Less than a Year Before Election, Trudeau Leads in the Best (and Worst) Traits

Liberals Lead on 5 of the Top-10 Issues, while Tories Lead on 3; Two Remain Undifferentiated

The author(s)

  • Darrell Bricker Global CEO, Public Affairs
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Toronto, ON, December 21, 2018 — With less than a year to go until the next federal election, a new Ipsos poll conducted exclusively for Global News shows that incumbent Prime Minister and Liberal Party leader Justin Trudeau commands a large lead over other federal party leaders in terms of positive traits, but also in terms of negative ones – suggesting that Canadians know far more about Trudeau than his rivals Andrew Scheer and Jagmeet Singh.

For example, 36% of Canadians believe that Trudeau is someone who will best lead and represent Canada on the world stage (compared to 22% for Scheer and 8% for Singh). The Liberal Party leader also leads on a variety of indicators, such as being someone who will get things done (33% for Trudeau, 22% for Scheer, and 8% for Singh), having what it takes to lead Canada (33% for Trudeau, 21% for Scheer, and 9% for Singh), and being someone Canadians would like to get a beer or coffee with (33% for Trudeau, 15% for Scheer, 7% for Singh).

While this may paint a very positive picture going for Trudeau and the Liberal Party of Canada, it is also important to note that he leads his competitors on more “negative” indicators such as being someone who is willing to divide Canadians for political advantage (27% for Trudeau, 23% for Scheer, 9% for Singh). And while a third (33%) of Canadians believe that Justin Trudeau is someone who wants to impose his values on others, yet another third (31%) believe that he is someone who really listens and considers all points of view.

More than anything, this could point to the name-recognition power of an incumbent Prime Minister in comparison to his relatively lesser-known rivals. These findings are in line with an earlier Ipsos poll conducted in October of this year, which showed that nearly half of Canadians could not identify Andrew Scheer as the opposition leader among a dozen names, and nearly half could not identify Jagmeet Singh as leader of the NDP. As a result, the opposition party leaders face an uphill climb next year in convincing voters that they are the best person to lead Canada, as they are still trying to build familiarity among Canadians.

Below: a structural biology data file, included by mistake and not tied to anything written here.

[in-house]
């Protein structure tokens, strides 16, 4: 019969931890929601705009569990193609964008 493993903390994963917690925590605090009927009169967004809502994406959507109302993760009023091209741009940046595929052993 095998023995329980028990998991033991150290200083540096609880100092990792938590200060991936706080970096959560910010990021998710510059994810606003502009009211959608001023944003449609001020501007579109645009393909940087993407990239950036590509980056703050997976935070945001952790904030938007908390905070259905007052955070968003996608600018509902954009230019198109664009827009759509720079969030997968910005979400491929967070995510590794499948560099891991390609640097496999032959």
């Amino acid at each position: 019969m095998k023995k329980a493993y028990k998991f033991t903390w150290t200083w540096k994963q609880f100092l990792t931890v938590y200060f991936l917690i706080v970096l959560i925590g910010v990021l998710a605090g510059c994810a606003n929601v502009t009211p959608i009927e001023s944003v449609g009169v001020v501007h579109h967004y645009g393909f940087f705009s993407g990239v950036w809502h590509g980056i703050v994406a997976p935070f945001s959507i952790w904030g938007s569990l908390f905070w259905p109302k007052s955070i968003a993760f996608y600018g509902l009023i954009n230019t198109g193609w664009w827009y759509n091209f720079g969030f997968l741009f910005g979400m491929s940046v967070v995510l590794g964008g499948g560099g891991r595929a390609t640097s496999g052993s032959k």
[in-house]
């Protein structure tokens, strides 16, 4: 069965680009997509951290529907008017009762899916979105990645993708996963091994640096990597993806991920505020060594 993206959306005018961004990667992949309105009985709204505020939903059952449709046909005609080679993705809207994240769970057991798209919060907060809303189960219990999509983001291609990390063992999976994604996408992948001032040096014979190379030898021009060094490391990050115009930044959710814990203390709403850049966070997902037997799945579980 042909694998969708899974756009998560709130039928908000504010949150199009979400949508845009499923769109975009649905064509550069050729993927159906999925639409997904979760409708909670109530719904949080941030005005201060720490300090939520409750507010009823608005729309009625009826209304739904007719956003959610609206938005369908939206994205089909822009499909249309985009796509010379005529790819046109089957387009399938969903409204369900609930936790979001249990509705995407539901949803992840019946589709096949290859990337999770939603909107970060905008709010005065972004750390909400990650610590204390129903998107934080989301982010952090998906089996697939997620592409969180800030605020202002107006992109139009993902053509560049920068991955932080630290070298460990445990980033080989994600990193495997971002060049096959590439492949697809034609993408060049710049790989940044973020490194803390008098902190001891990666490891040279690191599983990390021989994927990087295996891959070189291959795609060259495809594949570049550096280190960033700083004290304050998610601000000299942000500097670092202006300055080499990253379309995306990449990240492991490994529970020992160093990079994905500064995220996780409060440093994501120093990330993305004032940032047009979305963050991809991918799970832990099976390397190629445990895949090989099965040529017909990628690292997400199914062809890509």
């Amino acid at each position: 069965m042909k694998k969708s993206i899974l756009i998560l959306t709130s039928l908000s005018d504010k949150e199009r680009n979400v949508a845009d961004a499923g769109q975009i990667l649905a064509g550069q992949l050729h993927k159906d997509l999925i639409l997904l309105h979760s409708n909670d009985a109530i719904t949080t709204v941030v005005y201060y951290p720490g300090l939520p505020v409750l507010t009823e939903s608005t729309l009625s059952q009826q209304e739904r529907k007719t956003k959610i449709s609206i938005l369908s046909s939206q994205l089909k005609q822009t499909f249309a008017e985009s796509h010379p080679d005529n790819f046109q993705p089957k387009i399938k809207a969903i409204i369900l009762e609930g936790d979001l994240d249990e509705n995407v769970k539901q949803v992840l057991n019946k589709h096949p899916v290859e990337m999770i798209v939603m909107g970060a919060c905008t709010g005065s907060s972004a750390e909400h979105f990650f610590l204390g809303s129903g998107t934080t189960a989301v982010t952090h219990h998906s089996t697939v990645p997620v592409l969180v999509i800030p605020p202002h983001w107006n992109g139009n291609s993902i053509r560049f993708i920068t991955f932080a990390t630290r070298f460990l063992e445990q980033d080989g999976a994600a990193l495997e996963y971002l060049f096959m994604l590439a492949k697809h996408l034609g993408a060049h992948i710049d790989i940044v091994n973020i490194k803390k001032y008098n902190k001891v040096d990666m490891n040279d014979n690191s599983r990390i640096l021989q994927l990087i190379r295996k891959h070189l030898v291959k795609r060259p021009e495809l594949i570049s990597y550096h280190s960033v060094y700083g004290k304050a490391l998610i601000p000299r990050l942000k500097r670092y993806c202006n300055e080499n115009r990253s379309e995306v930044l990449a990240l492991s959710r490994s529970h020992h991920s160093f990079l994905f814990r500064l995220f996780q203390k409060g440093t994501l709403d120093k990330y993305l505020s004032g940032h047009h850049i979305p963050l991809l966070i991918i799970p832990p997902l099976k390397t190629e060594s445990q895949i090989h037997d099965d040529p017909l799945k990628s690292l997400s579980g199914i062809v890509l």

Which major federal party leader is best described by the following traits:

 

Justin Trudeau

Andrew Scheer

Jagmeet Singh

None of these leaders

Someone who will best lead and represent Canada on the world stage

36%

22%

8%

34%

Someone who will get things done

33%

22%

8%

38%

Someone who has what it takes to lead Canada

33%

21%

9%

37%

Someone who will promote democracy and its processes effectively

33%

20%

12%

36%

Someone who is best to deal with President Donald Trump

33%

19%

7%

41%

Someone you’d like to have a beer or a coffee with

33%

15%

7%

45%

Someone who wants to impose his values on others

33%

21%

10%

36%

Someone who has a vision for Canada that you can support

32%

21%

11%

37%

Someone you can trust

31%

17%

9%

44%

Someone whose values best represent my own

31%

21%

10%

38%

Someone who really listens to and considers all points of view

31%

19%

10%

40%

Someone who will provide open, responsible, and ethical government

30%

20%

11%

38%

Someone who will fight for the middle class

30%

20%

13%

37%

Someone who is best to manage during tough economic times

29%

23%

9%

39%

Someone willing to divide Canadians for political advantage

27%

23%

9%

41%

Someone who gets how difficult it is for most people to afford the expenses of everyday life

26%

21%

13%

40%

 

Top Issues of Campaign Point to Liberal Advantage

The key to winning an election is to differentiate oneself positively on the issues that matter most to Canadians. Turning the corner into 2019 and with the federal election in sight, the top three issues that Canadians say will determine how they vote are healthcare (32%, down 3 points from October), taxes (30%, up 2 points), and economy (27%, unchanged). Rounding out the top ten are: climate change and the environment (19%, up 1 point), poverty and inequality (17%, unchanged), jobs and unemployment (17%, up 1 point), immigration (17%, down 2 points), housing (13%, down 1 point), seniors’ issues (13%, down 2 points), and government deficits and debt (13%, unchanged).

Trudeau’s Liberals have an advantage on the number-one issue of healthcare at the moment. Among those who identify healthcare among their top-three election issues, more believe that the Liberals are best to manage the issue than another party (26% Liberals, 18% Conservatives, 17% NDP). The Liberals are especially popular on this issue among male voters (32%) and Millennials (36%).